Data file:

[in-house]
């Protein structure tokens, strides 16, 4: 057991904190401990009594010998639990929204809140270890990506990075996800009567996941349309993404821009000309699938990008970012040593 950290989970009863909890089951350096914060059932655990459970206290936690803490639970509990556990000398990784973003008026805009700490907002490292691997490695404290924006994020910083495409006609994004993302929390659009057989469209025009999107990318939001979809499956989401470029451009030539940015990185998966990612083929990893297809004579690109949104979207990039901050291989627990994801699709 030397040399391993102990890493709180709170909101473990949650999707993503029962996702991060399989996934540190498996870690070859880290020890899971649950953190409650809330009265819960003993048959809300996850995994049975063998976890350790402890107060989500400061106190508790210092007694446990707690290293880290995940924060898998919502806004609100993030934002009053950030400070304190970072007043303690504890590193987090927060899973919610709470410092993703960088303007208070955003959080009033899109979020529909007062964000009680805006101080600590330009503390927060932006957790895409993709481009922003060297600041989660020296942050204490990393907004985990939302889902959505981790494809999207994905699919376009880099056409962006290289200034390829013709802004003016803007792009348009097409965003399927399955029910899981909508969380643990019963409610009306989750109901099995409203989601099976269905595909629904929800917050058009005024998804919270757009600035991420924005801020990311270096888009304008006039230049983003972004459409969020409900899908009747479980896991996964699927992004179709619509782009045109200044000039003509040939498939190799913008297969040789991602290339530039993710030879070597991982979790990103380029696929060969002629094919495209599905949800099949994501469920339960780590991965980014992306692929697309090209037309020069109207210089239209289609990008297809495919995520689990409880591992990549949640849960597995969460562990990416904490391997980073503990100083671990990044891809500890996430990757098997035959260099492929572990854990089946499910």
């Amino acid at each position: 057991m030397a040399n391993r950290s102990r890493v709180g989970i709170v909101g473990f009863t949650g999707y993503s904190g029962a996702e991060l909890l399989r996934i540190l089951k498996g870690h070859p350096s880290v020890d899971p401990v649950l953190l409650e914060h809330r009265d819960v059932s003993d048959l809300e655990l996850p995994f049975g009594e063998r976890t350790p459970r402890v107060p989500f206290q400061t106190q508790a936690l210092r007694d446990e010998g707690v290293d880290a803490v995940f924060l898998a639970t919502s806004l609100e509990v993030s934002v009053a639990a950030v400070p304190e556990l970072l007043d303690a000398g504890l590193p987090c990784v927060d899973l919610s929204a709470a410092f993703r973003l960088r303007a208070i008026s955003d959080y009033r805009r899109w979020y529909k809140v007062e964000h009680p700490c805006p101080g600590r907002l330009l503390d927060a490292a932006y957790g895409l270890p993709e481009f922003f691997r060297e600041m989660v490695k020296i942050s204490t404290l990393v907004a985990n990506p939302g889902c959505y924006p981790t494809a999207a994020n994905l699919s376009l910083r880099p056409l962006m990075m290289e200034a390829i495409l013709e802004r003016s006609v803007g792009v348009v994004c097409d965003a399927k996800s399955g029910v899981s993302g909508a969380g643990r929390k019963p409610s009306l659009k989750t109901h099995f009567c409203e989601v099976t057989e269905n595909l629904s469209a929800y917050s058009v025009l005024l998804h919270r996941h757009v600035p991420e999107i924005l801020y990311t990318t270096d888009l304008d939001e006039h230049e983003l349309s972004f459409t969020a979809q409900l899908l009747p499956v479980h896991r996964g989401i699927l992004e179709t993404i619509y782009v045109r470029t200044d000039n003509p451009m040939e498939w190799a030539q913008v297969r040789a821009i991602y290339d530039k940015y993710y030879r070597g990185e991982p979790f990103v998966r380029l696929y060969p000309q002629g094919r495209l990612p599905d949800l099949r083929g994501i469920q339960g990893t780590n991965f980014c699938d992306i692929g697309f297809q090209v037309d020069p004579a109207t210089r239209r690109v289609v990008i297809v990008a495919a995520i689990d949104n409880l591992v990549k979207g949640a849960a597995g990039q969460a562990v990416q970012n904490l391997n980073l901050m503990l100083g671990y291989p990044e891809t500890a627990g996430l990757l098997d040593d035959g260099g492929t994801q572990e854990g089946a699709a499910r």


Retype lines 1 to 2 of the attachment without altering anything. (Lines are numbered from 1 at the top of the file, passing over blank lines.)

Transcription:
[in-house]
């Protein structure tokens, strides 16, 4: 057991904190401990009594010998639990929204809140270890990506990075996800009567996941349309993404821009000309699938990008970012040593 950290989970009863909890089951350096914060059932655990459970206290936690803490639970509990556990000398990784973003008026805009700490907002490292691997490695404290924006994020910083495409006609994004993302929390659009057989469209025009999107990318939001979809499956989401470029451009030539940015990185998966990612083929990893297809004579690109949104979207990039901050291989627990994801699709 030397040399391993102990890493709180709170909101473990949650999707993503029962996702991060399989996934540190498996870690070859880290020890899971649950953190409650809330009265819960003993048959809300996850995994049975063998976890350790402890107060989500400061106190508790210092007694446990707690290293880290995940924060898998919502806004609100993030934002009053950030400070304190970072007043303690504890590193987090927060899973919610709470410092993703960088303007208070955003959080009033899109979020529909007062964000009680805006101080600590330009503390927060932006957790895409993709481009922003060297600041989660020296942050204490990393907004985990939302889902959505981790494809999207994905699919376009880099056409962006290289200034390829013709802004003016803007792009348009097409965003399927399955029910899981909508969380643990019963409610009306989750109901099995409203989601099976269905595909629904929800917050058009005024998804919270757009600035991420924005801020990311270096888009304008006039230049983003972004459409969020409900899908009747479980896991996964699927992004179709619509782009045109200044000039003509040939498939190799913008297969040789991602290339530039993710030879070597991982979790990103380029696929060969002629094919495209599905949800099949994501469920339960780590991965980014992306692929697309090209037309020069109207210089239209289609990008297809495919995520689990409880591992990549949640849960597995969460562990990416904490391997980073503990100083671990990044891809500890996430990757098997035959260099492929572990854990089946499910």